Histone-Complexed DNA Fragments Levels are Associated with Coagulopathy, Endothelial Cell Damage, and Increased Mortality after Severe Pediatric Trauma
The release of damage-associated molecular pattern molecules in the extracellular space secondary to injury has been shown to cause systemic activation of the coagulation system and endothelial cell damage. We hypothesized that pediatric trauma patients with increased levels of histone-complexed DNA fragments (hcDNA) would have evidence of coagulopathy and endothelial damage that would be associated with poor outcomes.Methods:
We conducted a prospective observational study of 149 pediatric trauma patients and 62 control patients at two level 1 pediatric trauma centers from 2013 to 2016. Blood samples were collected upon arrival and at 24 h, analyzed for hcDNA, coagulation abnormalities, endothelial damage, and clinical outcome. Platelet aggregation was assessed with impedance aggregometry (Multiplate) and coagulation parameters were assessed by measuring prothrombin time ratio in plasma and the use of viscoelastic techniques (Rotational Thromboelastometry) in whole blood.Results:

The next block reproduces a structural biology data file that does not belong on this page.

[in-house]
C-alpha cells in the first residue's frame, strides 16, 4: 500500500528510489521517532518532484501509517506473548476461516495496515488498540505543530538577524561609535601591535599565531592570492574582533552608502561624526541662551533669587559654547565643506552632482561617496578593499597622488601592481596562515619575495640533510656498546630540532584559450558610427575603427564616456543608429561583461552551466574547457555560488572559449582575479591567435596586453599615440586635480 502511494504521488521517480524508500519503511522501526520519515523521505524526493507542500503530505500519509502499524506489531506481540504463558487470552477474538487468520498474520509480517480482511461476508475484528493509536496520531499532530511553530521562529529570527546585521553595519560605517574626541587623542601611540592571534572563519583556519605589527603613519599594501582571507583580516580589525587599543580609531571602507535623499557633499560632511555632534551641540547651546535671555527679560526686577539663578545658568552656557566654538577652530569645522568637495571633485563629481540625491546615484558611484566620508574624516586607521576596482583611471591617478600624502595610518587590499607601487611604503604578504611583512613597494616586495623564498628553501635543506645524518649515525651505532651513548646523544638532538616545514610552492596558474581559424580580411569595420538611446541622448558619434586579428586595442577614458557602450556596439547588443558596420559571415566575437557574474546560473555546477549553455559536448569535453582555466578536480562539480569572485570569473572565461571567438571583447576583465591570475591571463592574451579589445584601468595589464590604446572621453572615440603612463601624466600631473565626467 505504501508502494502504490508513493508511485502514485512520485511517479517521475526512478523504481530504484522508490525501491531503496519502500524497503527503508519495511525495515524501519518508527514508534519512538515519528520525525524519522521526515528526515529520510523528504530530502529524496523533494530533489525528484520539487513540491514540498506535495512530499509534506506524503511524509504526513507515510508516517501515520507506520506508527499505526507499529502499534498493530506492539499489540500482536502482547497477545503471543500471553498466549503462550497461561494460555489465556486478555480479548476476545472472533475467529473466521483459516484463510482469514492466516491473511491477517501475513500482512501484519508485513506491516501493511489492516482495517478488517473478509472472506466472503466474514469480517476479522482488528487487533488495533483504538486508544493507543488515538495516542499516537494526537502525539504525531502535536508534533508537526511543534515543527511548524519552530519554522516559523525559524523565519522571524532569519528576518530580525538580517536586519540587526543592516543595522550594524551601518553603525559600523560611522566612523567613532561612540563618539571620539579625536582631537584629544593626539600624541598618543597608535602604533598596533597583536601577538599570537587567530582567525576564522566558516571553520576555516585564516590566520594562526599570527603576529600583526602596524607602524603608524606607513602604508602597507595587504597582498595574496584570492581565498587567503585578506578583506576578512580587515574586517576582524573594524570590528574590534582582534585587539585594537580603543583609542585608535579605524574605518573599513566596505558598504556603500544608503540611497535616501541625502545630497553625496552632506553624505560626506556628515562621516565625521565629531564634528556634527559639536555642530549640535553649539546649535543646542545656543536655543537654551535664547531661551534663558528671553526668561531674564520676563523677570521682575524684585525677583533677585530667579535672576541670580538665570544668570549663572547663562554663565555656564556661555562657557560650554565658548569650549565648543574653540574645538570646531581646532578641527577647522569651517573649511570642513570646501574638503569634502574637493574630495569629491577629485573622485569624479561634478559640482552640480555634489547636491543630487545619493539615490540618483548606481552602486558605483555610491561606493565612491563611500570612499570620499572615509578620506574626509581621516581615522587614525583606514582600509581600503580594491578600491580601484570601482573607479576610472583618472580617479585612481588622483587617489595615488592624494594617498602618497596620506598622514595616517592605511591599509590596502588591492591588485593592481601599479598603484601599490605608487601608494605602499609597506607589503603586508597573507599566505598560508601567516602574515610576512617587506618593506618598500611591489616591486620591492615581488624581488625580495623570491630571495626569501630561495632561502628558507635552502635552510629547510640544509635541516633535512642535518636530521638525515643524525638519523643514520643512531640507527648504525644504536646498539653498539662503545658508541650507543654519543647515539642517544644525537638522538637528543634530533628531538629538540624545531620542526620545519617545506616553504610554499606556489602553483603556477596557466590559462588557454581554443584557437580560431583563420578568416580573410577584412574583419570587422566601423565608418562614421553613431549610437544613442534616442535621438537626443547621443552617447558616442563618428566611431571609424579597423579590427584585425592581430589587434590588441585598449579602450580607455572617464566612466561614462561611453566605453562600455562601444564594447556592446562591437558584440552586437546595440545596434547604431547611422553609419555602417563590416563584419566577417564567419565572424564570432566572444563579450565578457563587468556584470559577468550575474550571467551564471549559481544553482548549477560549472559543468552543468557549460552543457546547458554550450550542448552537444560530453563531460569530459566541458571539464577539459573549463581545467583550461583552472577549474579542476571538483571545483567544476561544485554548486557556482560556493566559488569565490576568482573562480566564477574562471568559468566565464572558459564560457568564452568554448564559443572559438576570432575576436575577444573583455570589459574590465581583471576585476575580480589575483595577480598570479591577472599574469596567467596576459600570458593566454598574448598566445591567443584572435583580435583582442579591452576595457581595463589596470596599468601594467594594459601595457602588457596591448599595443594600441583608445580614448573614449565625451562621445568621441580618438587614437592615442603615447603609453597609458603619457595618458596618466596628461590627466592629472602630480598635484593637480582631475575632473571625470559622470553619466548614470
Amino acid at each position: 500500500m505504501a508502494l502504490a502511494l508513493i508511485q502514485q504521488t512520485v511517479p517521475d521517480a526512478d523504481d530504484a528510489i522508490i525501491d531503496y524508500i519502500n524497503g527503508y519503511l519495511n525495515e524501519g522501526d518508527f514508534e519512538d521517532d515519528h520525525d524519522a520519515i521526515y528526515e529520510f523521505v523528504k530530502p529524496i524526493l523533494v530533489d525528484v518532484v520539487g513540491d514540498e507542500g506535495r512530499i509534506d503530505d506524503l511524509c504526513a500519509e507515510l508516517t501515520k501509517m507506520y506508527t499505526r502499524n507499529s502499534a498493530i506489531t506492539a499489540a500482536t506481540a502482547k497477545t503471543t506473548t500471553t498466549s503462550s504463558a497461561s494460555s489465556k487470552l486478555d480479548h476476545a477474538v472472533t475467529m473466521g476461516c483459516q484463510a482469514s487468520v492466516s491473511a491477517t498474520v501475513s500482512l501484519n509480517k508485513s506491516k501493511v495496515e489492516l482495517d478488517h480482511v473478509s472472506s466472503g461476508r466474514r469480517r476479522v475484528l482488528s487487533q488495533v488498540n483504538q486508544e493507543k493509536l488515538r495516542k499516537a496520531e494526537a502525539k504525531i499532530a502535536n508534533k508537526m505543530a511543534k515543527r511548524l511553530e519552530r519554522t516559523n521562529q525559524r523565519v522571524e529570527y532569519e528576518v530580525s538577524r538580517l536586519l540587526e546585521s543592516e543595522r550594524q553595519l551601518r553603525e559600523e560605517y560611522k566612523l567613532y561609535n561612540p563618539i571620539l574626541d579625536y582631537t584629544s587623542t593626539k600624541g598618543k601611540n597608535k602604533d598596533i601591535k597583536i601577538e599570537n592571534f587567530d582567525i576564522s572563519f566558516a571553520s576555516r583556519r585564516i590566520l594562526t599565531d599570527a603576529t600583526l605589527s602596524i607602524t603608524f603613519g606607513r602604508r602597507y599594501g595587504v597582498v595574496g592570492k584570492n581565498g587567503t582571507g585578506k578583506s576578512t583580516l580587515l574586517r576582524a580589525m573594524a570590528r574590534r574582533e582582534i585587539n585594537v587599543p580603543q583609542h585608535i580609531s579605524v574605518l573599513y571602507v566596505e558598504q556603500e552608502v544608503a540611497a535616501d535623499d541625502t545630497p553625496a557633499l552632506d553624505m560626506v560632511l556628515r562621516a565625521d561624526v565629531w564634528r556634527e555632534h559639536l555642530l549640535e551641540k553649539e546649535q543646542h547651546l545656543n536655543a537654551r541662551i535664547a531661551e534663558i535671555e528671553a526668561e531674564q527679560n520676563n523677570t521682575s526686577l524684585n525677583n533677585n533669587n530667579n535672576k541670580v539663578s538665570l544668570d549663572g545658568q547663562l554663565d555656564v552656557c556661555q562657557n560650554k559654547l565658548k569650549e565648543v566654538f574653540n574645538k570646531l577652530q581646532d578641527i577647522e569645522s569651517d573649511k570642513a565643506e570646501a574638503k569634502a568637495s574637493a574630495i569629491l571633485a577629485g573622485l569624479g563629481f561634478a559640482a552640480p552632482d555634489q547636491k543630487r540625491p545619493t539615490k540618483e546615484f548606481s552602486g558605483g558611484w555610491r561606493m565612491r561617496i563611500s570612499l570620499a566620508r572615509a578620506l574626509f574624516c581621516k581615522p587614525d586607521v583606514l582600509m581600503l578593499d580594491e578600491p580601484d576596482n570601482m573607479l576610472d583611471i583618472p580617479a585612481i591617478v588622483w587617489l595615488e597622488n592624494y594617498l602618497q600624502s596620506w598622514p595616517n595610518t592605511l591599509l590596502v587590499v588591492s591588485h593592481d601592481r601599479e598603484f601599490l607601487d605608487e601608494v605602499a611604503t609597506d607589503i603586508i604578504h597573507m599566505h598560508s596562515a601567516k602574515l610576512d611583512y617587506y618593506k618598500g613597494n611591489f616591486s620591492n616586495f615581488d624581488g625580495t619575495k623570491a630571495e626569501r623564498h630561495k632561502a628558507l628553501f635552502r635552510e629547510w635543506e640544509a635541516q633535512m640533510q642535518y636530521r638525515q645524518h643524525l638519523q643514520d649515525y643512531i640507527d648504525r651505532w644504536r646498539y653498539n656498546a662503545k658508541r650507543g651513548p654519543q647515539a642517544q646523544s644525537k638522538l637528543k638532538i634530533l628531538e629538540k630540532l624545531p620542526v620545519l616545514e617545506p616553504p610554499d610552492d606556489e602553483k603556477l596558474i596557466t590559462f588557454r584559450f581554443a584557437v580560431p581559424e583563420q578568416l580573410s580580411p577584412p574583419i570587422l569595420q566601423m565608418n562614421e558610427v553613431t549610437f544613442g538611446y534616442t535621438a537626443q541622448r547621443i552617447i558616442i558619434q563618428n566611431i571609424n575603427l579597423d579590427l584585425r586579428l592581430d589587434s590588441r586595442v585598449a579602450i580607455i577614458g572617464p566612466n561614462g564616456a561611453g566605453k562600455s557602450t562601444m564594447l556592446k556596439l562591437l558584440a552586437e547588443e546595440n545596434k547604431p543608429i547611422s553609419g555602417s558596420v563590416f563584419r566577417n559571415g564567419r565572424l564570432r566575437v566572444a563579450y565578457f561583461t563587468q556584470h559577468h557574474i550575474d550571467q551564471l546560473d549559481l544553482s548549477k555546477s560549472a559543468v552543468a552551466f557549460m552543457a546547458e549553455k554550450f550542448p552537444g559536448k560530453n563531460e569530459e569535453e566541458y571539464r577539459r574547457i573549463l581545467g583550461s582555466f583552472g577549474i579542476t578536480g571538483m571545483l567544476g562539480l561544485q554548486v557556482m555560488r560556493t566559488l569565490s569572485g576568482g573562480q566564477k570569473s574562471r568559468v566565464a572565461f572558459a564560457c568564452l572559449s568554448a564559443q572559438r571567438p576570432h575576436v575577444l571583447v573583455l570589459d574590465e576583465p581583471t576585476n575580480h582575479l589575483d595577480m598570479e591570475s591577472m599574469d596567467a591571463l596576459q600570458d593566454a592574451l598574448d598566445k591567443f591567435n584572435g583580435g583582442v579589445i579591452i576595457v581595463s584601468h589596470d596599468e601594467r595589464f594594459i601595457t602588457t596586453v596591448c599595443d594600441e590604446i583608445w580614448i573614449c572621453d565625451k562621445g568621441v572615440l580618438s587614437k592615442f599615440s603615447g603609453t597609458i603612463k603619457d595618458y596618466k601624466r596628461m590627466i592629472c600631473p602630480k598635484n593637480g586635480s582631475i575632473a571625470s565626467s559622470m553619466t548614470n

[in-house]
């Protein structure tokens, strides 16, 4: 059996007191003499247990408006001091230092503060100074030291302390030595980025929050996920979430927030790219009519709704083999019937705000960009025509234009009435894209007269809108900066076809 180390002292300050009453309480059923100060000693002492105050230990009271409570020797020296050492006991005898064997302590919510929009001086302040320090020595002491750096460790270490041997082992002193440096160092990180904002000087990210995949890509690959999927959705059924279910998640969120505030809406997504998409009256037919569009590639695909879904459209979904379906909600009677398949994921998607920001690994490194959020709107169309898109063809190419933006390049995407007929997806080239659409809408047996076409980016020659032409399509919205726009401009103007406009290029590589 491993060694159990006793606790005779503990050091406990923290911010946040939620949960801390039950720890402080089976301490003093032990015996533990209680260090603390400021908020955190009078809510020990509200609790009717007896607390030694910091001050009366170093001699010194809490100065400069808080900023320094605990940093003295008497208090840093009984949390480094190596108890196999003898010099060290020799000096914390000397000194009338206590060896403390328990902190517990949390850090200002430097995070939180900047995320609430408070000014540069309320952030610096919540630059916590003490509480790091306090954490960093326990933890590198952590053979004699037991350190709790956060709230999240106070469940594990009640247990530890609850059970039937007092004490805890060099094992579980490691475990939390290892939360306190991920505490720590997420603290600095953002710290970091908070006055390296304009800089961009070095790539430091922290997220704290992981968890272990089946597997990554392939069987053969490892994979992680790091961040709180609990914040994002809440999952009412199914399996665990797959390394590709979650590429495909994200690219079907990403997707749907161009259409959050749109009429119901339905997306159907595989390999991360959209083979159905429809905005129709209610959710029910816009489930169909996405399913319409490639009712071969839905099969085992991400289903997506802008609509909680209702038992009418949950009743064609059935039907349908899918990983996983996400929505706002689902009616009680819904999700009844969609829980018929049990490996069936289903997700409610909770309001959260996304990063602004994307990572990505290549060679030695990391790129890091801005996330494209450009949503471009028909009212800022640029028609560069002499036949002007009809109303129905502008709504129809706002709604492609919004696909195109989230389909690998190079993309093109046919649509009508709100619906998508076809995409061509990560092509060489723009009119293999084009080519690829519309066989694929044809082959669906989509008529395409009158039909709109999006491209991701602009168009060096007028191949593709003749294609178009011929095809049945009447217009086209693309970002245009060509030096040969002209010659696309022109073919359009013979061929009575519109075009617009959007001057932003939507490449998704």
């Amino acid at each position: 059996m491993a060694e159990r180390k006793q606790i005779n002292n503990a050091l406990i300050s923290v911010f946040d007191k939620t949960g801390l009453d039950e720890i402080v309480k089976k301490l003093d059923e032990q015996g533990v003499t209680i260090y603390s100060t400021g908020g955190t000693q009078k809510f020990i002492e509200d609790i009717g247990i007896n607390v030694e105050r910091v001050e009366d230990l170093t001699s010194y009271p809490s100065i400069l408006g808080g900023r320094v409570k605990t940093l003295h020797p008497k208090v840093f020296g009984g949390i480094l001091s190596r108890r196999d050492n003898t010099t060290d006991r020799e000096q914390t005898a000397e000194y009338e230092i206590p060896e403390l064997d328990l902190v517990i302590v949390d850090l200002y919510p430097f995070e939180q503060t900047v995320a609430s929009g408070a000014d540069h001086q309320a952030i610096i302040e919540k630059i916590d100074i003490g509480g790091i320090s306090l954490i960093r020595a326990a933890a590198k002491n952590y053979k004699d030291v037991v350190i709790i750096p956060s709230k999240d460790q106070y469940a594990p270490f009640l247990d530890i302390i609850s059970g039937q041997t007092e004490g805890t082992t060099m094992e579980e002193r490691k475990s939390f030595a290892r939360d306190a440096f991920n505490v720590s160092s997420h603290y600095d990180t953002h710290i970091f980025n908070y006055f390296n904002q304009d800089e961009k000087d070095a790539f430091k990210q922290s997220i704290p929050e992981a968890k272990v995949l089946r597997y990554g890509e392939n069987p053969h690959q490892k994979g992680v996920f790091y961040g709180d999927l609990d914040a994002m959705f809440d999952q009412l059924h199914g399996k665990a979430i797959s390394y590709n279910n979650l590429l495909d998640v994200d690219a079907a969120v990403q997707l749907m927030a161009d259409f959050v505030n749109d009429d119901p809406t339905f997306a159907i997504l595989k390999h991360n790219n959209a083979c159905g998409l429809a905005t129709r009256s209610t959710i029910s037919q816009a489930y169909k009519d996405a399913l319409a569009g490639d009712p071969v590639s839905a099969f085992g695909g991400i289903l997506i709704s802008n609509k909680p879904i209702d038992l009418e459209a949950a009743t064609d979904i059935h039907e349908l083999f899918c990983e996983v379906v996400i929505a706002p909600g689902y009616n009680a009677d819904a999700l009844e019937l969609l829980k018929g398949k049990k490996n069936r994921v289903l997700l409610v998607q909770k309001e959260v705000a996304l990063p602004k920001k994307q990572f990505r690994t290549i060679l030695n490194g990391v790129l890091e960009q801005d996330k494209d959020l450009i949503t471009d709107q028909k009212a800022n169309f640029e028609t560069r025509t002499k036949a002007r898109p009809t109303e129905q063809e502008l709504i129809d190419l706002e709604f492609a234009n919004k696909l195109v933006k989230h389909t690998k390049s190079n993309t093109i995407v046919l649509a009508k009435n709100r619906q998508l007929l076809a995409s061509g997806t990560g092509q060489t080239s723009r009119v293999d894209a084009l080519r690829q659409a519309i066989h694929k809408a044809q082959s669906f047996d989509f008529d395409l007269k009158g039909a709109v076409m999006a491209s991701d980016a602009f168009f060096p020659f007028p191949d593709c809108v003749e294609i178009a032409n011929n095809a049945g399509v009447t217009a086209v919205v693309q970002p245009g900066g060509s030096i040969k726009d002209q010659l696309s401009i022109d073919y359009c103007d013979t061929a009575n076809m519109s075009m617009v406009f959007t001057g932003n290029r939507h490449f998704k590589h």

The median age was 8.3 years, the median injury severity score (ISS) was 20, and overall mortality was 10%. Significantly higher levels of hcDNA were found on admission in patients with severe injury (ISS > 25), coagulopathy, and/or abnormal platelet aggregation. Patients with high hcDNA levels also had significant elevations in plasma levels of syndecan-1, suggesting damage to the endothelial glycocalyx. Finally, significantly higher hcDNA levels were found in non-survivors.Conclusion:
hcDNA is released following injury and correlates with coagulopathy, endothelial glycocalyx damage, and poor clinical outcome early after severe pediatric trauma. These results indicate that hcDNA may play an important role in development of coagulation abnormalities and endothelial glycocalyx damage in children following trauma.